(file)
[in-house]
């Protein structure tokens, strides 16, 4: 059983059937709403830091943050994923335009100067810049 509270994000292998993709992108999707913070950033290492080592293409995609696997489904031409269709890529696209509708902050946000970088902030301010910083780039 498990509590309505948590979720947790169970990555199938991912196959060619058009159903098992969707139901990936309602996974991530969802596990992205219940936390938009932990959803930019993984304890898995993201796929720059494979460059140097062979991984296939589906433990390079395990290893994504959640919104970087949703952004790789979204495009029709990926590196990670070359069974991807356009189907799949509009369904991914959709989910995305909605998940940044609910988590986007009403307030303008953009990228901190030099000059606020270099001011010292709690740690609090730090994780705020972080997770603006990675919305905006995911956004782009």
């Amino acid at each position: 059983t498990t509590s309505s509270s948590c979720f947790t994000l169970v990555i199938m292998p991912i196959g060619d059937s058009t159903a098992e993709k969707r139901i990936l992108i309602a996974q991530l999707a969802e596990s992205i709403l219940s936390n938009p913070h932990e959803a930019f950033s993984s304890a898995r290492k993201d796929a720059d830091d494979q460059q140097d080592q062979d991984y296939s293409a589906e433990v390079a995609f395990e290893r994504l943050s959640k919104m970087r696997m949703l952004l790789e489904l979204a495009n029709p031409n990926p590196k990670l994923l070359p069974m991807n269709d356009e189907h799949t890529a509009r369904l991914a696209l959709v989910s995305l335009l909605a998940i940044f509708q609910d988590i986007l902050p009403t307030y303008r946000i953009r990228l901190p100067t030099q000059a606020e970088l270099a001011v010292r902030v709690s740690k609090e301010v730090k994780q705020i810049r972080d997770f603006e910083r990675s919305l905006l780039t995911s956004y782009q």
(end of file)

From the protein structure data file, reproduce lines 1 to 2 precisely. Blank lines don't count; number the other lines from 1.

[in-house]
């Protein structure tokens, strides 16, 4: 059983059937709403830091943050994923335009100067810049 509270994000292998993709992108999707913070950033290492080592293409995609696997489904031409269709890529696209509708902050946000970088902030301010910083780039 498990509590309505948590979720947790169970990555199938991912196959060619058009159903098992969707139901990936309602996974991530969802596990992205219940936390938009932990959803930019993984304890898995993201796929720059494979460059140097062979991984296939589906433990390079395990290893994504959640919104970087949703952004790789979204495009029709990926590196990670070359069974991807356009189907799949509009369904991914959709989910995305909605998940940044609910988590986007009403307030303008953009990228901190030099000059606020270099001011010292709690740690609090730090994780705020972080997770603006990675919305905006995911956004782009």